The Comprehensive Spending Review, launched by the government on Wednesday October 20th, marked cuts D-Day. Notwithstanding the super-rich who caused the economic crisis in the first place, nobody will be untouched by these cuts – jobs and services are set to be haemorraghed by the government.
Youth Fight for Jobs held a national day of protest on October 20th to tell the government loud and clear that we do not agree with the cuts. We especially want to organise young people – whether workers, students or unemployed – into a campaign to defeat the ConDem cuts package.
Around 40 young people came to our rally in the Old Market Square on a bitterly cold afternoon. The mood amongst young people towards the cuts has shifted in the past week or so from one of apathy to one of anger. Young students have become especially receptive to our campaign. They are rightly incensed by the Browne Review’s recommendation to the government to lift the cap on tuition fees. This means that, while students currently pay £3,000 a year for a university degree, they could be paying as much as £12,000 a year in future. This is going to price a lot of working-class, and even middle-class, youth out of higher education, killing aspiration and potentially causing massive damage to society as a whole – where are we going to find our teachers, doctors and social workers if you have to amass mortgage-style debts to fund university study?
The Browne Review also recommends cuts to university teaching budgets of 79%. This means that thousands of jobs in education will be lost, with courses, faculties and even whole campuses closing in the next few years.
Further education does not escape either. 34,000 jobs are likely to go in colleges alone when the government cuts over £300 million from its Further Education budget. With Education Maintenance Allowance (EMA) due to be scrapped by the government, many young people are going to be denied entry to post-16 education.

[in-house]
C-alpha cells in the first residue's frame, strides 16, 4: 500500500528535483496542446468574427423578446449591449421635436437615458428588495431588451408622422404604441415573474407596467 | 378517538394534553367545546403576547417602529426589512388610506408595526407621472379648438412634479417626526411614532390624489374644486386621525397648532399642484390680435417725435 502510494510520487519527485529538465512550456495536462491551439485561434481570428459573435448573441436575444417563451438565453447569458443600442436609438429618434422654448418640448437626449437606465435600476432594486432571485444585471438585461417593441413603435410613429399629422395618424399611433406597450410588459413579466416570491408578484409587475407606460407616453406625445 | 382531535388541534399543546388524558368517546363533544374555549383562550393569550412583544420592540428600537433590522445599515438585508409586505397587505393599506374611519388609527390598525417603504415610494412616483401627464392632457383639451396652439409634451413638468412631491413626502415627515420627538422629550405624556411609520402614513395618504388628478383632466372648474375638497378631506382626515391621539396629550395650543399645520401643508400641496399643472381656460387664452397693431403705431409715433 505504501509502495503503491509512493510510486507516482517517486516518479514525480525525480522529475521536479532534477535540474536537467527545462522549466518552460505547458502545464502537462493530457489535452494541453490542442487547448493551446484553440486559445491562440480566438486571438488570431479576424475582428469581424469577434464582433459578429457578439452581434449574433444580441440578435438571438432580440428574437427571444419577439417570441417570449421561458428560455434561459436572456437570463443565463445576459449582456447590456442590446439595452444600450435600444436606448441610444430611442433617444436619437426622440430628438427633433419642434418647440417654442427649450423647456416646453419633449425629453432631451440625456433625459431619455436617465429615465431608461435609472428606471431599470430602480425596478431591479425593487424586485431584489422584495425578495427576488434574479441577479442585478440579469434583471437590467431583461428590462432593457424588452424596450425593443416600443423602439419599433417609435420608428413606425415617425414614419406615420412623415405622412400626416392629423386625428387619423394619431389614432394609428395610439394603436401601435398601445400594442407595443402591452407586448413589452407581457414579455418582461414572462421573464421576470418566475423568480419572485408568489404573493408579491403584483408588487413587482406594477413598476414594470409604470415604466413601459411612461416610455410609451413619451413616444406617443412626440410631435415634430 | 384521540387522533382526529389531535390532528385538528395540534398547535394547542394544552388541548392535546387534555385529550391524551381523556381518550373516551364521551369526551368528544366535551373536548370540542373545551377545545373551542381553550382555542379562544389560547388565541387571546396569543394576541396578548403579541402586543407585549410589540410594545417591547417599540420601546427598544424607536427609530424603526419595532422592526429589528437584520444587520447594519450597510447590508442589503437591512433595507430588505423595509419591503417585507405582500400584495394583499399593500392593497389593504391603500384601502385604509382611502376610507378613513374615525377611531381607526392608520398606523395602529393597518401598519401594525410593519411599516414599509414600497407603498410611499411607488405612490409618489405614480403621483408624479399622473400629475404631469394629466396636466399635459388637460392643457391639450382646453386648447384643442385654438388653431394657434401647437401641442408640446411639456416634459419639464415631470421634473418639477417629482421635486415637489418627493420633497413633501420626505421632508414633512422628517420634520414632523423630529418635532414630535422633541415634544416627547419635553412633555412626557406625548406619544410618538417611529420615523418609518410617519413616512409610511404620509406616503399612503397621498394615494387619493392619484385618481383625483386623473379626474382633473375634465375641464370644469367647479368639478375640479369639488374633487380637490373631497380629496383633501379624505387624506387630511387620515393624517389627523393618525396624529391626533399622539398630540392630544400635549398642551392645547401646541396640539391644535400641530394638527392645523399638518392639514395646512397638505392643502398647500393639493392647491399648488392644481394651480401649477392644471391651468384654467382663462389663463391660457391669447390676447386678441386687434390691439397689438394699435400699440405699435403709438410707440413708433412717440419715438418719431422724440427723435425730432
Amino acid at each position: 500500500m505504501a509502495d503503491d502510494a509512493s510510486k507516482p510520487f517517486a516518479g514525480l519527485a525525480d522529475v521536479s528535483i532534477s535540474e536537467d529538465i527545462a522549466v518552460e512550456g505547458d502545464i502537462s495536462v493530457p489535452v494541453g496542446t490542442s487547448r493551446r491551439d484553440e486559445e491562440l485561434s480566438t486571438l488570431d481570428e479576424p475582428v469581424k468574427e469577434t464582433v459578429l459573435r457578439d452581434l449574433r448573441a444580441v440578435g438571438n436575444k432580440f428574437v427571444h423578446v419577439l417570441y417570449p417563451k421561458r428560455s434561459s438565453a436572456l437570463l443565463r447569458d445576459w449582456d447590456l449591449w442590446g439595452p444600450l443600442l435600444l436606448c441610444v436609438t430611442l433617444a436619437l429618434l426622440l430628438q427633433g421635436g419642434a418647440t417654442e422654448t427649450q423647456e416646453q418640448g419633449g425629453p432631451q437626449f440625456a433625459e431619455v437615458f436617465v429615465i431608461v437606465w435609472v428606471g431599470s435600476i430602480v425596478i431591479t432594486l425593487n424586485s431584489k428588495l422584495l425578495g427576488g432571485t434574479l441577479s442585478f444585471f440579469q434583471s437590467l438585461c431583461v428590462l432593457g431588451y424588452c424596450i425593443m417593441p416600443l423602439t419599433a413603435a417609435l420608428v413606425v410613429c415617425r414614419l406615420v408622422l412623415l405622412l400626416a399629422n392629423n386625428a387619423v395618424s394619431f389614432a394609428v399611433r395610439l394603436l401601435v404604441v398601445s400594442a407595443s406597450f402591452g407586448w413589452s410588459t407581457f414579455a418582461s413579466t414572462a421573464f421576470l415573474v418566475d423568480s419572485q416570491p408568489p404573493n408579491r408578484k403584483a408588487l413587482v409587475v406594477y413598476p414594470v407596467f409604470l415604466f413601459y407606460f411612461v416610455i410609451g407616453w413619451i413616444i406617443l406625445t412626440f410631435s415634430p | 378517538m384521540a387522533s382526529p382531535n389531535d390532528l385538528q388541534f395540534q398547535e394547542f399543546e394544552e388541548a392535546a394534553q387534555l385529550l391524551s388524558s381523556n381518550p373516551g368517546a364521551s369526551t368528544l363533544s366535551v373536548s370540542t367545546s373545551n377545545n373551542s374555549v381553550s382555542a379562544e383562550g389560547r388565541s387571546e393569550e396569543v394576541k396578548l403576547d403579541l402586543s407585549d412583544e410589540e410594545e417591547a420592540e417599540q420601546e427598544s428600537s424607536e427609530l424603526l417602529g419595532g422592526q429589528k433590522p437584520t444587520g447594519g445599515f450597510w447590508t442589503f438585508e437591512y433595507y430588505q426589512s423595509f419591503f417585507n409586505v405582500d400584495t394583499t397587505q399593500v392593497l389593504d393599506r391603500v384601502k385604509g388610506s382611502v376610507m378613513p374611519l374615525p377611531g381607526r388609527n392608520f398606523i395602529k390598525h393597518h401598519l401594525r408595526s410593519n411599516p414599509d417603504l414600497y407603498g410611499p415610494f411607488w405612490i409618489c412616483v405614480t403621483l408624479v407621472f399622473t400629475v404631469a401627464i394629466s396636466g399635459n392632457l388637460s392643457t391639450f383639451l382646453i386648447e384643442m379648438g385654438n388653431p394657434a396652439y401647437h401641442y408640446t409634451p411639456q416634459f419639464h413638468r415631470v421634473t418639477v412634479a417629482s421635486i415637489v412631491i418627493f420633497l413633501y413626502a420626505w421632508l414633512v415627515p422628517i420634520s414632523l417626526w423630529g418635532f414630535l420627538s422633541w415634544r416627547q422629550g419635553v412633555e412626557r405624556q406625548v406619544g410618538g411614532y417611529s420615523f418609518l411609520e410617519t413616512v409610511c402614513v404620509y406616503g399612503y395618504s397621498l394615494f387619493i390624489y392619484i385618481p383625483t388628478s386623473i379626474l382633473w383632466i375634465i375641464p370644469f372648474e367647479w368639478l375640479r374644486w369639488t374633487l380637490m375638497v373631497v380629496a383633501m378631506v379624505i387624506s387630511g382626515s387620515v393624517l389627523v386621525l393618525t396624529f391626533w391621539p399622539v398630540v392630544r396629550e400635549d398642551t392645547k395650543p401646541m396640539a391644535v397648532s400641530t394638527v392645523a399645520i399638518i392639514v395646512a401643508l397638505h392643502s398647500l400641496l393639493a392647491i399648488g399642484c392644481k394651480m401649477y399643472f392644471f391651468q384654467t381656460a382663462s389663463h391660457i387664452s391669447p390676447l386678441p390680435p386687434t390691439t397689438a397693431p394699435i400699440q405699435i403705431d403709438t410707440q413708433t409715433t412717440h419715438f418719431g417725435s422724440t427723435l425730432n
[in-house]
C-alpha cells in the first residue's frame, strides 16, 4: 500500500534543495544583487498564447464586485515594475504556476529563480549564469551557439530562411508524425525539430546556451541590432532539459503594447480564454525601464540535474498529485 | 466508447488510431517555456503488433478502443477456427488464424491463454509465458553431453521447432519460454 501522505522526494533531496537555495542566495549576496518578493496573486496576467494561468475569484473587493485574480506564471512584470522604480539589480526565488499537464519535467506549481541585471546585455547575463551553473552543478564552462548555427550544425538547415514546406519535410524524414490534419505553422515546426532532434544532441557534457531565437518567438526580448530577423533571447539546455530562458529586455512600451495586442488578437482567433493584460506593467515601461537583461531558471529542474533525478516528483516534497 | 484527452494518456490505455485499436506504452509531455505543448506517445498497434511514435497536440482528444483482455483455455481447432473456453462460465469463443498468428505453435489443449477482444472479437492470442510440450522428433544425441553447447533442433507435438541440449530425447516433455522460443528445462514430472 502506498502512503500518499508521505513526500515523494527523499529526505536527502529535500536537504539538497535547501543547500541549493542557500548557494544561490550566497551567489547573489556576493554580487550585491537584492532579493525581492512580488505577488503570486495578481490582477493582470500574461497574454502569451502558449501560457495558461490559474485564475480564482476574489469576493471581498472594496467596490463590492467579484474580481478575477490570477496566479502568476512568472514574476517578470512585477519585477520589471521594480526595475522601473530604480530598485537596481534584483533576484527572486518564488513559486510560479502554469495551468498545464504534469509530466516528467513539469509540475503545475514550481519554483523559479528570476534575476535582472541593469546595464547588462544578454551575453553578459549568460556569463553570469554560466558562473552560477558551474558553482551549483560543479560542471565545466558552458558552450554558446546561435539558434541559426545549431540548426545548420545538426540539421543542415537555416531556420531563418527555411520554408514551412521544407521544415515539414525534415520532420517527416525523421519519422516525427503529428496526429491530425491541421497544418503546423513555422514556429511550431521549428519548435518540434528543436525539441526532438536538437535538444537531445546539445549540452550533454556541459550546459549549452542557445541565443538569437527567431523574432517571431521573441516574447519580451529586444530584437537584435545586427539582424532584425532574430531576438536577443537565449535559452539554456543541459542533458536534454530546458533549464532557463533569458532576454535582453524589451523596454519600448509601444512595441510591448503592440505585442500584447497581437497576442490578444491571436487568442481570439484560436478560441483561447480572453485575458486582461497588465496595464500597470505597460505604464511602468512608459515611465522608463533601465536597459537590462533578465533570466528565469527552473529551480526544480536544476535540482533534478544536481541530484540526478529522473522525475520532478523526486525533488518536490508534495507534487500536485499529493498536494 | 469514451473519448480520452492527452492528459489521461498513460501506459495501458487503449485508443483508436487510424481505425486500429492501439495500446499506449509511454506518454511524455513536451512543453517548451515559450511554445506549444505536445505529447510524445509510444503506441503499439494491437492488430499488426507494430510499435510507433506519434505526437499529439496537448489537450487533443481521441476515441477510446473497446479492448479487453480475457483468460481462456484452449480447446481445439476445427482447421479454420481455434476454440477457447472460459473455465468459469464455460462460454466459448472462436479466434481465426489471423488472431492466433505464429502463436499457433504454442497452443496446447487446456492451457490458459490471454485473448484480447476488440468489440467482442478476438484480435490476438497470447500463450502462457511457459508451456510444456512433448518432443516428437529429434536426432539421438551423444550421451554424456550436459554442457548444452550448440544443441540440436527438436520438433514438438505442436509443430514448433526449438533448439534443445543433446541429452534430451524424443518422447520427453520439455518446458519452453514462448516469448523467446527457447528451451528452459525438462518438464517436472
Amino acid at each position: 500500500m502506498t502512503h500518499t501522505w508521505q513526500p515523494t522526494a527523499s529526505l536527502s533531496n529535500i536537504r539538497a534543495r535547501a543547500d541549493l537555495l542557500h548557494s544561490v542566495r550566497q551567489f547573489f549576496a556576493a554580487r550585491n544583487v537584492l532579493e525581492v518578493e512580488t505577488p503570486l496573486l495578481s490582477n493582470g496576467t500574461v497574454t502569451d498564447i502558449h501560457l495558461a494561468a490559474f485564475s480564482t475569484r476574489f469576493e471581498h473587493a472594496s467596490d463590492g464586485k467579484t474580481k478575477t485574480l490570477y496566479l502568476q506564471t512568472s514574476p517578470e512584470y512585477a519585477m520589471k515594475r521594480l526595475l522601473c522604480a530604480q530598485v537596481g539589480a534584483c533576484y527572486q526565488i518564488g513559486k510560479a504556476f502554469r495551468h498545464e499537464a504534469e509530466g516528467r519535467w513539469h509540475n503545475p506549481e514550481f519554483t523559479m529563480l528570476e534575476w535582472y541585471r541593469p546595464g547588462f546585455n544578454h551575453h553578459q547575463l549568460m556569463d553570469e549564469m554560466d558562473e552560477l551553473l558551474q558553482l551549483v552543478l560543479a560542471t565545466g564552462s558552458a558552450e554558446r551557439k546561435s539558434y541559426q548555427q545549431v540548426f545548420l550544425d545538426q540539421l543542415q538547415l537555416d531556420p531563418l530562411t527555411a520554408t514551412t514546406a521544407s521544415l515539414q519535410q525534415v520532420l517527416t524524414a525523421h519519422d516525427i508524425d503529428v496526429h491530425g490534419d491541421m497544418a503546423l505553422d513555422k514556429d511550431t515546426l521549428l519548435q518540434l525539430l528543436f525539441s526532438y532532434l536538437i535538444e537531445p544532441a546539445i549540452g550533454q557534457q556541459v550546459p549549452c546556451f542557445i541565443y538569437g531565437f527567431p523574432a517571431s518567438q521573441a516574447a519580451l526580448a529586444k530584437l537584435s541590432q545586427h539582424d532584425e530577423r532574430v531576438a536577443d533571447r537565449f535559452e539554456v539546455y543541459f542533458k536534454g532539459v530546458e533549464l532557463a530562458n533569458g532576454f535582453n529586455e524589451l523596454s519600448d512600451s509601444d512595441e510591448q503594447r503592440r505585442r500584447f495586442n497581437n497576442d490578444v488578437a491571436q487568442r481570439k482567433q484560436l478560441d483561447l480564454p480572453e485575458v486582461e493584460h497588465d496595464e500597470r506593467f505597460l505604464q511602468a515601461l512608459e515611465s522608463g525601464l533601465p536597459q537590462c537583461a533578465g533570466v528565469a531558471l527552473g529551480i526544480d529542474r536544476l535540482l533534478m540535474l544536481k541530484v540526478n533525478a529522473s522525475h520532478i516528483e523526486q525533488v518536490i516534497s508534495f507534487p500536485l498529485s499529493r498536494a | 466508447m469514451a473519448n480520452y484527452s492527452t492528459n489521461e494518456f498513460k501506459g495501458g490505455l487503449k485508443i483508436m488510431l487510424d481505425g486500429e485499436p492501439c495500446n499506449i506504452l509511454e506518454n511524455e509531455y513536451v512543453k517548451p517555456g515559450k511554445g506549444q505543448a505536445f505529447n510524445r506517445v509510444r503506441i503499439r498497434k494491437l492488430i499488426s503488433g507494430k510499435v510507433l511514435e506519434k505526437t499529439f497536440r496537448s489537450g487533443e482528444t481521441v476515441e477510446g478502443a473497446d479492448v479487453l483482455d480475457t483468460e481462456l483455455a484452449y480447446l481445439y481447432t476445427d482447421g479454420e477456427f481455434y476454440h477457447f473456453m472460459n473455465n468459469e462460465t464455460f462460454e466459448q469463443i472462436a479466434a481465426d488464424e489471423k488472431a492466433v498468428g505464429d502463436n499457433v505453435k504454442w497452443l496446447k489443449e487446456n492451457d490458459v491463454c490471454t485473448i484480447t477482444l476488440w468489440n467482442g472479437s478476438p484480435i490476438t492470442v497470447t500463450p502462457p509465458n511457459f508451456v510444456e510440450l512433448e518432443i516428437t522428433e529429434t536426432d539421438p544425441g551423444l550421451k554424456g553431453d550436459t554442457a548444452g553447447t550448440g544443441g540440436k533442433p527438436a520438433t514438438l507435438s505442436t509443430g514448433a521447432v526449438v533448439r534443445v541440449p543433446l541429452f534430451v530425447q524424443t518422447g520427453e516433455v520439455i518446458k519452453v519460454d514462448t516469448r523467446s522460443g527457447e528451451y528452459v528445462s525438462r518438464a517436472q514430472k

What this means is that the dole queue will grow inexorably over the next few years. Youth unemployment currently stands at 1 million (1 in 5), and this is clearly a baseline figure. Unless a vigorous campaign of young people is launched now, millions more could be condemned to a life of hardship and misery.
This is why Youth Fight for Jobs will continue to build amongst young people in the coming months and years. The October 20th rally was the beginning of the fightback in Nottingham. We have reached out to more young people in the past few weeks than ever before, and we have also fostered links with the wider trade union and anti-cuts movement in the area. What was particularly inspiring about the rally was the way in which the young people who had come with Youth Fight for Jobs were mixing with older workers from the Trades Council and Notts SOS. A strong, united fightback in Nottingham seems assured!